January 11, 2022
PAR-22-093, Research on Current Topics in Alzheimer's Disease and Its Related Dementias (R01 Clinical Trial Optional)
Alzheimer’s disease (AD) is a progressive, degenerative disorder of the brain and is the most common form of dementia in older adults. AD is the sixth leading cause of death in the United States. Prominent behavioral manifestations of AD include memory impairments and decline in other cognitive domains. Currently, at least 6.2 million Americans age 65 and older are living with AD.
In response to this impending public health crisis, the National Alzheimer’s Project Act (NAPA) was signed into law in 2011. As part of the strategic planning process to implement NAPA, NIH AD Research Summits identified research priorities and strategies needed to accelerate basic research and the development of effective therapies. This Notice of Special Interest (NOSI) was developed in response to recommendations from the Alzheimer’s Disease Research Summits to create new research programs aimed at understanding the integrative physiology of circadian rhythms and sleep and its impact on brain aging and the risk of AD and AD-related dementias (ADRD) at multiple levels (e.g., epigenetic, gene expression, proteomic, neuronal, network, systems) to identify new targets and approaches for AD prevention (see 2015 AD Summit: 3J; 2018 AD Summit: 5E).
An estimated 70 million people in the United States suffer from a sleep disorder. About 30 million Americans experience chronic insomnia, and approximately 18 million experience sleep apnea; however, it is estimated that fewer than 50% of those are diagnosed. Difficulties with sleep are common complaints among the aging, as more than half of older Americans report chronic sleep problems.
Individuals living with AD often exhibit sleep disturbances and circadian clock disruptions. Although this has been interpreted as a consequence of AD, there is evidence that sleep disturbances may contribute to the risk of AD. For example, it has been demonstrated that preclinical signs of AD are often associated with poor sleep quality. Moreover, A accumulation in the brain predicts and exacerbates sleep disruption in humans and in animal models, and experimental manipulations to increase sleep result in decreases in A deposition. Such findings provide support for interventions that improve sleep in older adults to reduce the risk of developing AD. Effective interventions exist to improve sleep, and these could be tested in AD prevention.
While it appears that there is a bidirectional relationship between chronic sleep and circadian disruption and AD pathogenesis, and previous studies have established that humans with AD and mice with A pathology develop sleep and circadian dysfunction, little is known about the mechanisms involved.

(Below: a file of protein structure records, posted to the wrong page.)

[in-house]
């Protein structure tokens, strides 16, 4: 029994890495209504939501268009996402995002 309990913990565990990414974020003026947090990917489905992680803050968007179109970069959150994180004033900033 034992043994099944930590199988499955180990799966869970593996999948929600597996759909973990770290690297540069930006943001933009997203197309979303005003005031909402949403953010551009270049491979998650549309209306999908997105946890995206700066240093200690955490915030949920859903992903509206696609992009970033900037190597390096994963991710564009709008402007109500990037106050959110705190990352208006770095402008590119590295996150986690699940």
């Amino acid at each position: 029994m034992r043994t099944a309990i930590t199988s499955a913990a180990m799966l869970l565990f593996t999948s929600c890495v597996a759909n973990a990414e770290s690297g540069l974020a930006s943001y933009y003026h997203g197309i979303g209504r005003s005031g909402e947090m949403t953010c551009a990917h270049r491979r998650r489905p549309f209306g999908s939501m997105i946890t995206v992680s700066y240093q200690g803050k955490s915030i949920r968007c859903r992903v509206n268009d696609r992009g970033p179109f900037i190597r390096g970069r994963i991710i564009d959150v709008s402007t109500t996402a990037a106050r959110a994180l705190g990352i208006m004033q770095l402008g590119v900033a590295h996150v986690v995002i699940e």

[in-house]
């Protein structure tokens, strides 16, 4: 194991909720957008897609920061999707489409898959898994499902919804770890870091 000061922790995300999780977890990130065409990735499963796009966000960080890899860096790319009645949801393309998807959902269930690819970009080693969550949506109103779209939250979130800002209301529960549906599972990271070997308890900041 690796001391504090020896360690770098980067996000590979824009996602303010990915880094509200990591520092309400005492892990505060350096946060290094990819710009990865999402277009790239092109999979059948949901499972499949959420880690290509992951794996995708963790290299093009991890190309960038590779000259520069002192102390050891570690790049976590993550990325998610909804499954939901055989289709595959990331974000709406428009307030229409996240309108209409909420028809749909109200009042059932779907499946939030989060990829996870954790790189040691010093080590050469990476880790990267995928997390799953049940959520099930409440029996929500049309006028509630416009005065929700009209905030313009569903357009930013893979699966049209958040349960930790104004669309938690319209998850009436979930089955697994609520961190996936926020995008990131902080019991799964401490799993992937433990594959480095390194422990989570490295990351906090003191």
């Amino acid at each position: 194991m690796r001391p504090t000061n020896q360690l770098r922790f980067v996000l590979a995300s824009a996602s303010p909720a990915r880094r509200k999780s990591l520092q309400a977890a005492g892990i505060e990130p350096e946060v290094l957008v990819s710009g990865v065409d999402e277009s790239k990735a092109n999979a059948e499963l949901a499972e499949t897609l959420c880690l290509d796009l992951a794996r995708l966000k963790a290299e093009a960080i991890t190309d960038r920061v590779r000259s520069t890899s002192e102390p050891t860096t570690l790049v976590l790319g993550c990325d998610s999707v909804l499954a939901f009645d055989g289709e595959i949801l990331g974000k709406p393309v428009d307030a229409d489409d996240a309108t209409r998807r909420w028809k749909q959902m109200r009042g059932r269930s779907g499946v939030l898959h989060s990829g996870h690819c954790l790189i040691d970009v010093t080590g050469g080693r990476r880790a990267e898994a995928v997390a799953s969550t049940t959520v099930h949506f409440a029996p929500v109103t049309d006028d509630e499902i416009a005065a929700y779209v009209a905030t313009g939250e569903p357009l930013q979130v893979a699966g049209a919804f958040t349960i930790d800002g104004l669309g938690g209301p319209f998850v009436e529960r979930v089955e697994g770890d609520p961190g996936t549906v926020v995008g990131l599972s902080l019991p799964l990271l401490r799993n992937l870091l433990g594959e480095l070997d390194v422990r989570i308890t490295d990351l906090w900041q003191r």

The aim of this NOSI is to advance basic and clinical research on the causes and consequences of sleep deficiency and circadian clock dysfunction in AD/ADRD, and the roles of sleep and the circadian clock as modifiers of the onset and progression of neurodegeneration.
National Institute of Neurological Disorders and Stroke (NINDS)
NINDS supports research to better understand the bi-directional association between sleep disturbances/circadian disruption and Alzheimer’s Disease Related Dementias (ADRD), i.e., frontotemporal dementia, Lewy body dementia, vascular contributions to cognitive impairment and dementia, and multiple etiology dementias. For applications submitted to this NOSI that propose clinical trials, NINDS will support applications that propose human mechanistic trials/studies that meet NIH's definition of a clinical trial and that fall within the NINDS research priorities.
Areas of research appropriate to this Notice include, but are not limited to, the following:
Application and Submission Information
This notice applies to due dates on or after March 11, 2022 and subsequent receipt dates through November 13, 2024.
Submit applications for this initiative using the following funding opportunity announcement (FOA) or any reissues of the announcement through the expiration date of this notice.
All instructions in the SF424 (R&R) Application Guide and the funding opportunity announcement used for submission must be followed, with the following additions:
Applications nonresponsive to terms of this NOSI will not be considered for the NOSI initiative.
National Institute on Aging (NIA)